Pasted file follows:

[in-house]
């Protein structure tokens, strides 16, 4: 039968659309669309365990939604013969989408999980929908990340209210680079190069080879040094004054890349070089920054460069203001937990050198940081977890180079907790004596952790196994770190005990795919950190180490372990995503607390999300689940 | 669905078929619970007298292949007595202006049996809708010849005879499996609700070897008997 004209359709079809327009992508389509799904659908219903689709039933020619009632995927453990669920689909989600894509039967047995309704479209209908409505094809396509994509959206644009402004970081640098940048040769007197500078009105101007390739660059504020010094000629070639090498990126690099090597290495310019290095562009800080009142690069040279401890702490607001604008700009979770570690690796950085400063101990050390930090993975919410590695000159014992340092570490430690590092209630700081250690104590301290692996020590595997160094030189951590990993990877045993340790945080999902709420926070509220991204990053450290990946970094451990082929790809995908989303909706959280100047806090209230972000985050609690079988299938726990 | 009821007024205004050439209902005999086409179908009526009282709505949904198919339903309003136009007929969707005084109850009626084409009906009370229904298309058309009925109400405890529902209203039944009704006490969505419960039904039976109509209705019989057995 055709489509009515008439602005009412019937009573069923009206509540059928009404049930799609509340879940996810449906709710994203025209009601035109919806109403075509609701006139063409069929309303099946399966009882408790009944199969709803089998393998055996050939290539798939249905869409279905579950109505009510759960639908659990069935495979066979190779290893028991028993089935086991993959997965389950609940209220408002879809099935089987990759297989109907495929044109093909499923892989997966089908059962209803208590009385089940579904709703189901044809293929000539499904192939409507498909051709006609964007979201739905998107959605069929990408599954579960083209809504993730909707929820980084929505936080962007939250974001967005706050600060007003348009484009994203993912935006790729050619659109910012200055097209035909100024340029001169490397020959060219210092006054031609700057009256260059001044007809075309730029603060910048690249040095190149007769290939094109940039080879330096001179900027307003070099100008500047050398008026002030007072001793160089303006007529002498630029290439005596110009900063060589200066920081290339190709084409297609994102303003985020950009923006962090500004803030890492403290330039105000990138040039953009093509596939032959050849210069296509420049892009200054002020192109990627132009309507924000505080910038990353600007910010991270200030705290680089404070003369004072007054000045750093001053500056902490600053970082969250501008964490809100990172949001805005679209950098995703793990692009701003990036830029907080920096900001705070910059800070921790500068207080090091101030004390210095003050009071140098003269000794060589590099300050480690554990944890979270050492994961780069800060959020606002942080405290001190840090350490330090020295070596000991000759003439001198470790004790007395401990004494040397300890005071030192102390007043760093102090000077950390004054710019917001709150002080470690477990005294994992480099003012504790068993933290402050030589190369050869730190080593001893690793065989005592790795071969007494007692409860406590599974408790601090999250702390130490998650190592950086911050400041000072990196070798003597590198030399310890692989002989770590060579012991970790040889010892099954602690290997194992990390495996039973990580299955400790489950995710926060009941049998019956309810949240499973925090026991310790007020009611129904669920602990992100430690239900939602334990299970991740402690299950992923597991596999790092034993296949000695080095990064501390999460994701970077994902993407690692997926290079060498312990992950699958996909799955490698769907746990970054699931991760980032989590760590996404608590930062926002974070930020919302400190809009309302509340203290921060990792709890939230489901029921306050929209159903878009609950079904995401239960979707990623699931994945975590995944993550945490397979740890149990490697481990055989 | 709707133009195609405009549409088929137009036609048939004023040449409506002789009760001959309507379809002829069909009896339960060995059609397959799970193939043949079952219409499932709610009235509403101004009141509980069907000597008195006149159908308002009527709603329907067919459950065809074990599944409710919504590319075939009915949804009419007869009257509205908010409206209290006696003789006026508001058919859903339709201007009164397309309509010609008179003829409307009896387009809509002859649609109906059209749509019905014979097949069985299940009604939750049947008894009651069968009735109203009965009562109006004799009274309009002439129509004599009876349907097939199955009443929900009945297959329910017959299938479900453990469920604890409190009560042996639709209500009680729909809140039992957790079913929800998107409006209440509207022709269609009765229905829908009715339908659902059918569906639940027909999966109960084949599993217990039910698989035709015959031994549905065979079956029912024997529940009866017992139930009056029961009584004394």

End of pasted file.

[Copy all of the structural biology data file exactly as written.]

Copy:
[in-house]
């Protein structure tokens, strides 16, 4: 039968659309669309365990939604013969989408999980929908990340209210680079190069080879040094004054890349070089920054460069203001937990050198940081977890180079907790004596952790196994770190005990795919950190180490372990995503607390999300689940 | 669905078929619970007298292949007595202006049996809708010849005879499996609700070897008997 004209359709079809327009992508389509799904659908219903689709039933020619009632995927453990669920689909989600894509039967047995309704479209209908409505094809396509994509959206644009402004970081640098940048040769007197500078009105101007390739660059504020010094000629070639090498990126690099090597290495310019290095562009800080009142690069040279401890702490607001604008700009979770570690690796950085400063101990050390930090993975919410590695000159014992340092570490430690590092209630700081250690104590301290692996020590595997160094030189951590990993990877045993340790945080999902709420926070509220991204990053450290990946970094451990082929790809995908989303909706959280100047806090209230972000985050609690079988299938726990 | 009821007024205004050439209902005999086409179908009526009282709505949904198919339903309003136009007929969707005084109850009626084409009906009370229904298309058309009925109400405890529902209203039944009704006490969505419960039904039976109509209705019989057995 055709489509009515008439602005009412019937009573069923009206509540059928009404049930799609509340879940996810449906709710994203025209009601035109919806109403075509609701006139063409069929309303099946399966009882408790009944199969709803089998393998055996050939290539798939249905869409279905579950109505009510759960639908659990069935495979066979190779290893028991028993089935086991993959997965389950609940209220408002879809099935089987990759297989109907495929044109093909499923892989997966089908059962209803208590009385089940579904709703189901044809293929000539499904192939409507498909051709006609964007979201739905998107959605069929990408599954579960083209809504993730909707929820980084929505936080962007939250974001967005706050600060007003348009484009994203993912935006790729050619659109910012200055097209035909100024340029001169490397020959060219210092006054031609700057009256260059001044007809075309730029603060910048690249040095190149007769290939094109940039080879330096001179900027307003070099100008500047050398008026002030007072001793160089303006007529002498630029290439005596110009900063060589200066920081290339190709084409297609994102303003985020950009923006962090500004803030890492403290330039105000990138040039953009093509596939032959050849210069296509420049892009200054002020192109990627132009309507924000505080910038990353600007910010991270200030705290680089404070003369004072007054000045750093001053500056902490600053970082969250501008964490809100990172949001805005679209950098995703793990692009701003990036830029907080920096900001705070910059800070921790500068207080090091101030004390210095003050009071140098003269000794060589590099300050480690554990944890979270050492994961780069800060959020606002942080405290001190840090350490330090020295070596000991000759003439001198470790004790007395401990004494040397300890005071030192102390007043760093102090000077950390004054710019917001709150002080470690477990005294994992480099003012504790068993933290402050030589190369050869730190080593001893690793065989005592790795071969007494007692409860406590599974408790601090999250702390130490998650190592950086911050400041000072990196070798003597590198030399310890692989002989770590060579012991970790040889010892099954602690290997194992990390495996039973990580299955400790489950995710926060009941049998019956309810949240499973925090026991310790007020009611129904669920602990992100430690239900939602334990299970991740402690299950992923597991596999790092034993296949000695080095990064501390999460994701970077994902993407690692997926290079060498312990992950699958996909799955490698769907746990970054699931991760980032989590760590996404608590930062926002974070930020919302400190809009309302509340203290921060990792709890939230489901029921306050929209159903878009609950079904995401239960979707990623699931994945975590995944993550945490397979740890149990490697481990055989 | 709707133009195609405009549409088929137009036609048939004023040449409506002789009760001959309507379809002829069909009896339960060995059609397959799970193939043949079952219409499932709610009235509403101004009141509980069907000597008195006149159908308002009527709603329907067919459950065809074990599944409710919504590319075939009915949804009419007869009257509205908010409206209290006696003789006026508001058919859903339709201007009164397309309509010609008179003829409307009896387009809509002859649609109906059209749509019905014979097949069985299940009604939750049947008894009651069968009735109203009965009562109006004799009274309009002439129509004599009876349907097939199955009443929900009945297959329910017959299938479900453990469920604890409190009560042996639709209500009680729909809140039992957790079913929800998107409006209440509207022709269609009765229905829908009715339908659902059918569906639940027909999966109960084949599993217990039910698989035709015959031994549905065979079956029912024997529940009866017992139930009056029961009584004394």